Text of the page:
A specially designed debit card is now helping farmers avoid bank queues for loans and the hassles of carrying cash to buy agro-inputs, such as seeds, fertilisers, pesticides and equipment, experts said yesterday.
Bangla daily Prothom Alo in cooperation with CARE organised the roundtable on “Bank's Farm Loan Expansion for Smallholder Farmers” at the newspaper's office in the capital.
Farmers owning at least 50 decimals of land or two dairy cows or one bull are eligible for using the card, solely being issued by Bank Asia, availing a maximum of Tk 20,000 as loan for an interest rate of 9 percent, they said.
Some 3,100 farmers have already availed the facility using the “A-card” or agriculture-card. Bank Asia in association with the USAID, Dhaka Ahsania Mission (DAM), CARE Bangladesh and mPower initiated the move, the first in the world.
The debit card has been introduced under a project named “AESA” with funds from USAID.
Such initiatives will bring unbanked farmers into the formal financial sector, making the farm sector more vibrant, experts said.
Shamsul Alam, senior secretary and also a member of Planning Commission, said use of A-card should be widely increased so that farmers can easily get farm loans.
Bank Asia should continue issuing the debit card even after the project tenure ends in February next year, Alam said.
“The government is now disbursing Tk 55,000 crore to people from different walks of life under its social safety net programmes. The card can be used to disburse the funds,” he said.
Qazi Kholiquzzaman Ahmad, chairman of Palli Karma-Sahayak Foundation (PKSF), said the credit ceiling should be increased as the present amount was not adequate for many farmers.
The PKSF will, if required, extend support to widen the use of the card, he said.
He said, “Farmers should be trained to use the loan effectively. Besides, the NGOs involved in the programme should connect with farmers at retail and wholesale market, helping them sell their produce with ease.”
Anowarul Haq, director of Extreme Rural Poverty Program under CARE Bangladesh, said the debit card is now helping to expedite the country's financial inclusion.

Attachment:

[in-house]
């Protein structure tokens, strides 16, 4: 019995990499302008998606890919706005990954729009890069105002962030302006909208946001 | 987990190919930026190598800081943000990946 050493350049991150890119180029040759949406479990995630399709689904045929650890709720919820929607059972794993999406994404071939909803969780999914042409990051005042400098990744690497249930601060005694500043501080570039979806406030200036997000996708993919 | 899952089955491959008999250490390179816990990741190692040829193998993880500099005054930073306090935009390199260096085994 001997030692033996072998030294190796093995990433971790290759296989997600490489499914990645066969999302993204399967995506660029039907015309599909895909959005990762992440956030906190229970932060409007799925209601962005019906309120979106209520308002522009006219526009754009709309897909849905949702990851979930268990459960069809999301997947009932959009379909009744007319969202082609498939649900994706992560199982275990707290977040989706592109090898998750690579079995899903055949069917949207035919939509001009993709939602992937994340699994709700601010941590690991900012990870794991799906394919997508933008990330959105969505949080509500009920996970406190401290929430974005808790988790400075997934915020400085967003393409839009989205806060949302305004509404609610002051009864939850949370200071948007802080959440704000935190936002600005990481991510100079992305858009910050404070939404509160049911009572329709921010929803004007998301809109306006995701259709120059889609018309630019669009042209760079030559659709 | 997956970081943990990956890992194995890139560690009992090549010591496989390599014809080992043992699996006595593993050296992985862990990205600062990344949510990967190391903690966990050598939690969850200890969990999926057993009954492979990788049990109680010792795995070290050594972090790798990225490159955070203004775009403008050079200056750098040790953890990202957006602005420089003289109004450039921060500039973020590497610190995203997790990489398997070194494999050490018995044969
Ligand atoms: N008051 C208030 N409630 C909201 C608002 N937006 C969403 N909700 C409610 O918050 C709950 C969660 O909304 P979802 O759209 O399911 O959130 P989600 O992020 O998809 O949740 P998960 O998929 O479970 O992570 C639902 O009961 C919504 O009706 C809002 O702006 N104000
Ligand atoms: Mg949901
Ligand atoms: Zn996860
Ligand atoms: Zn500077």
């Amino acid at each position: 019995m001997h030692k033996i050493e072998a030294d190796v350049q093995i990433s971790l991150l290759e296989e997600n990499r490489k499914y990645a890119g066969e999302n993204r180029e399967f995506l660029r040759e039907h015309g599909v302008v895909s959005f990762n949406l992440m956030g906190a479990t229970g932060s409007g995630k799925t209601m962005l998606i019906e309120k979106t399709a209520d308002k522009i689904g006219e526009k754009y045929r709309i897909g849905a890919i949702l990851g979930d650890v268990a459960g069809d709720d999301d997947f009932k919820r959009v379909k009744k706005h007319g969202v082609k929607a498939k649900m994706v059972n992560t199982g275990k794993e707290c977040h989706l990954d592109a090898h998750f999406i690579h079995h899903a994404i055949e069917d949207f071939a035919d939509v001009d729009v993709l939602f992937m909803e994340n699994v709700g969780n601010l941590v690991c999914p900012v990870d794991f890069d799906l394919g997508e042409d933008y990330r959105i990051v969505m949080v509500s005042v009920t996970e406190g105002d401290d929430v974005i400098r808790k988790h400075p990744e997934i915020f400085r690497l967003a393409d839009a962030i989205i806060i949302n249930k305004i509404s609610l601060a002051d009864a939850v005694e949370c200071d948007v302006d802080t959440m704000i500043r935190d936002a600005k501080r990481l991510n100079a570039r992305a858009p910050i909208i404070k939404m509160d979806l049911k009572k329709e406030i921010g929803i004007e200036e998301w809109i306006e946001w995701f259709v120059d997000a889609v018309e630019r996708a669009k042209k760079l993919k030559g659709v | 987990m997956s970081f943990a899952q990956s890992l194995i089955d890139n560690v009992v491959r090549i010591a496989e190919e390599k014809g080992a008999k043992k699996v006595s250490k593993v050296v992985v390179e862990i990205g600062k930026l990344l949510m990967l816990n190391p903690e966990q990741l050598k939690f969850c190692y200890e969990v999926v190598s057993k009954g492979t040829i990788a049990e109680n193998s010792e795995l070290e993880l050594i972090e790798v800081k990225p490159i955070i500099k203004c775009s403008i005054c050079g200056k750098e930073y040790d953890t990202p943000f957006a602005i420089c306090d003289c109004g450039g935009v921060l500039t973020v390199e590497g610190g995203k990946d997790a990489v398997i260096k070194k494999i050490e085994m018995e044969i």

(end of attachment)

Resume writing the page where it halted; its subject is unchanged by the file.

“Of the total farmers, 58 percent are smallholders and the farm loan is very important for them to promote their livelihoods,” he said.
CARE is giving technical support to farmers under the project to ensure that they use the loans efficiently, Haq said.
M Ehsanur Rahman, DAM executive director, said banks should take up drives to popularise the use of the A-cards, in the same way they do for credit cards.
Farmers of three districts -- Jessore, Bhola and Khulna -- are now getting the scope to use the newly innovated card, he said.
Bidyuth Mahalder, DAM official of Agriculture Extension Support Project, came up with the idea of the A-card.
Md Arfan Ali, managing director of Bank Asia, said farmers were allowed to use the debit cards using their fingerprints and a PIN code on a near field communication (NFC)-enabled mobile phone.
The technology allows a user to wave a smartphone over a NFC compatible device to send information without needing to touch the devices together or go through multiple steps to set up a connection.
The banks and other organisations concerned have selected retailers who are eligible to sell agriculture equipment to cardholders, he said.
From loan disbursement to payment made by farmers, all are happening through the online system, he said.
Mohammad Sayed Sibly, project management consultant of USAID Bangladesh, said the project was started on an experimental basis five years back.
“Only Bangladesh, across the globe, introduced such a product two years ago and subsequently it has benefited farmers significantly,” he said.
Khaleda Begum, a user of the A-card, said she was able to purchase seeds from retailers on time.
“I earlier faced fund crisis but now I have solved the problem through the debit card. My economic activities have recently doubled,” she said.